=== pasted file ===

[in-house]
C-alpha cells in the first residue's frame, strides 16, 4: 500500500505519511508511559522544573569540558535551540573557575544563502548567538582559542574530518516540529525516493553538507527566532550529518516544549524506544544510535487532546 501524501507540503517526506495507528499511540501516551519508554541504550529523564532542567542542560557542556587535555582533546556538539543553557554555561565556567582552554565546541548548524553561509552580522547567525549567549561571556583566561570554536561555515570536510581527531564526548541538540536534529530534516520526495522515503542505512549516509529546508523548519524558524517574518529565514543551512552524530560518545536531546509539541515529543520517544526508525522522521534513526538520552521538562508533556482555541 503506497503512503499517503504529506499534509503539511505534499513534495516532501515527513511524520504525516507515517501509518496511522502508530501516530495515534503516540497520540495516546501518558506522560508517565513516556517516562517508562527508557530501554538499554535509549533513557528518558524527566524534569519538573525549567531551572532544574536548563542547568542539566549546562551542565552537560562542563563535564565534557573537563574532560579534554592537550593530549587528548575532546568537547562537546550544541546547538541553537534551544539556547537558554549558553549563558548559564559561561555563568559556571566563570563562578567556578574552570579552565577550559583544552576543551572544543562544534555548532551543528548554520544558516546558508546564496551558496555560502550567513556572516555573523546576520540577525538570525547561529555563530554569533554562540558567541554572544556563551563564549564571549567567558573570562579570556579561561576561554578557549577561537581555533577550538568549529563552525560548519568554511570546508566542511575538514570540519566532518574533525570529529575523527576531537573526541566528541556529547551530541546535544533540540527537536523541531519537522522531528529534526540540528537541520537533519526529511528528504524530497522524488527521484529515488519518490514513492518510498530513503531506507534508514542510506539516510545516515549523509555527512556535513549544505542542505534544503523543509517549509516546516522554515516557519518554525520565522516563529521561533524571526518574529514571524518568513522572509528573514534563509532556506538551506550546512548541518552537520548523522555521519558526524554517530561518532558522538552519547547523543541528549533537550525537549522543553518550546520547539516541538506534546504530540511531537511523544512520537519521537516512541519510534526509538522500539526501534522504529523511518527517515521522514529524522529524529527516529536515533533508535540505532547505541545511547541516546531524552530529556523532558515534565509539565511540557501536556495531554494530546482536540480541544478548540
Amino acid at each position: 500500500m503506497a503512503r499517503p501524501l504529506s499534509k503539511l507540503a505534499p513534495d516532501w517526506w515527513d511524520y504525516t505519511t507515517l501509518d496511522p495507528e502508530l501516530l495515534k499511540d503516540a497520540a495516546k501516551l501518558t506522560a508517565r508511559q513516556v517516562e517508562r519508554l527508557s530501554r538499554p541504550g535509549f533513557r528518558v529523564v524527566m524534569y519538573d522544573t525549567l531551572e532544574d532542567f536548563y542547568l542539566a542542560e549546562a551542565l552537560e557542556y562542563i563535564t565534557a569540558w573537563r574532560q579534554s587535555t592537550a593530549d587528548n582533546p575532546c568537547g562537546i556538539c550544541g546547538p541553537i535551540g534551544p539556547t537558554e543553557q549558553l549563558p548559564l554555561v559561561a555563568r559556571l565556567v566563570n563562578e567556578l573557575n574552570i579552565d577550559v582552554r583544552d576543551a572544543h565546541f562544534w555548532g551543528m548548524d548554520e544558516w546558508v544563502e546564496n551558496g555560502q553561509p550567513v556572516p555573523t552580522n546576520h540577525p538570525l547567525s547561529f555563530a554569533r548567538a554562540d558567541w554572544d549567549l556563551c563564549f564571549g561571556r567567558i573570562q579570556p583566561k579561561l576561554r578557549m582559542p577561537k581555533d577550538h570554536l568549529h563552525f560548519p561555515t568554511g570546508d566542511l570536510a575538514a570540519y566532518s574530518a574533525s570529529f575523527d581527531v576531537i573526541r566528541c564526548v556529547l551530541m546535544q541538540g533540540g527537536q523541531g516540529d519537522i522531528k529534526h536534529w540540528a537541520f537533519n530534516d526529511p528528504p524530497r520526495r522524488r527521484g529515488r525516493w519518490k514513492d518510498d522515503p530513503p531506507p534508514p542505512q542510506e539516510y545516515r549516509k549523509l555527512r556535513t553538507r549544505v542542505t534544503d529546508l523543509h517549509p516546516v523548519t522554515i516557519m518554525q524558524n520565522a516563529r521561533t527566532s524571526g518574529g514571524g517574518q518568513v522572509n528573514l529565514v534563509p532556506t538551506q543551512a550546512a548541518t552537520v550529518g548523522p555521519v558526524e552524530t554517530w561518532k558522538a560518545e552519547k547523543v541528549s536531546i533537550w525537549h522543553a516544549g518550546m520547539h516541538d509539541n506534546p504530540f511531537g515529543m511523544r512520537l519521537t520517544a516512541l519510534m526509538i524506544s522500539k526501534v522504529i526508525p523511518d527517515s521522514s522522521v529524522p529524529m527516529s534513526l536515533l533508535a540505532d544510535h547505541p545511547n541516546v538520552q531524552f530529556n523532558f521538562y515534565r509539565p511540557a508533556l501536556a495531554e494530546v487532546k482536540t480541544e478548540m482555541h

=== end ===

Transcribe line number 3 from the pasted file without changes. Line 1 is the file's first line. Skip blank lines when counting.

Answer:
Amino acid at each position: 500500500m503506497a503512503r499517503p501524501l504529506s499534509k503539511l507540503a505534499p513534495d516532501w517526506w515527513d511524520y504525516t505519511t507515517l501509518d496511522p495507528e502508530l501516530l495515534k499511540d503516540a497520540a495516546k501516551l501518558t506522560a508517565r508511559q513516556v517516562e517508562r519508554l527508557s530501554r538499554p541504550g535509549f533513557r528518558v529523564v524527566m524534569y519538573d522544573t525549567l531551572e532544574d532542567f536548563y542547568l542539566a542542560e549546562a551542565l552537560e557542556y562542563i563535564t565534557a569540558w573537563r574532560q579534554s587535555t592537550a593530549d587528548n582533546p575532546c568537547g562537546i556538539c550544541g546547538p541553537i535551540g534551544p539556547t537558554e543553557q549558553l549563558p548559564l554555561v559561561a555563568r559556571l565556567v566563570n563562578e567556578l573557575n574552570i579552565d577550559v582552554r583544552d576543551a572544543h565546541f562544534w555548532g551543528m548548524d548554520e544558516w546558508v544563502e546564496n551558496g555560502q553561509p550567513v556572516p555573523t552580522n546576520h540577525p538570525l547567525s547561529f555563530a554569533r548567538a554562540d558567541w554572544d549567549l556563551c563564549f564571549g561571556r567567558i573570562q579570556p583566561k579561561l576561554r578557549m582559542p577561537k581555533d577550538h570554536l568549529h563552525f560548519p561555515t568554511g570546508d566542511l570536510a575538514a570540519y566532518s574530518a574533525s570529529f575523527d581527531v576531537i573526541r566528541c564526548v556529547l551530541m546535544q541538540g533540540g527537536q523541531g516540529d519537522i522531528k529534526h536534529w540540528a537541520f537533519n530534516d526529511p528528504p524530497r520526495r522524488r527521484g529515488r525516493w519518490k514513492d518510498d522515503p530513503p531506507p534508514p542505512q542510506e539516510y545516515r549516509k549523509l555527512r556535513t553538507r549544505v542542505t534544503d529546508l523543509h517549509p516546516v523548519t522554515i516557519m518554525q524558524n520565522a516563529r521561533t527566532s524571526g518574529g514571524g517574518q518568513v522572509n528573514l529565514v534563509p532556506t538551506q543551512a550546512a548541518t552537520v550529518g548523522p555521519v558526524e552524530t554517530w561518532k558522538a560518545e552519547k547523543v541528549s536531546i533537550w525537549h522543553a516544549g518550546m520547539h516541538d509539541n506534546p504530540f511531537g515529543m511523544r512520537l519521537t520517544a516512541l519510534m526509538i524506544s522500539k526501534v522504529i526508525p523511518d527517515s521522514s522522521v529524522p529524529m527516529s534513526l536515533l533508535a540505532d544510535h547505541p545511547n541516546v538520552q531524552f530529556n523532558f521538562y515534565r509539565p511540557a508533556l501536556a495531554e494530546v487532546k482536540t480541544e478548540m482555541h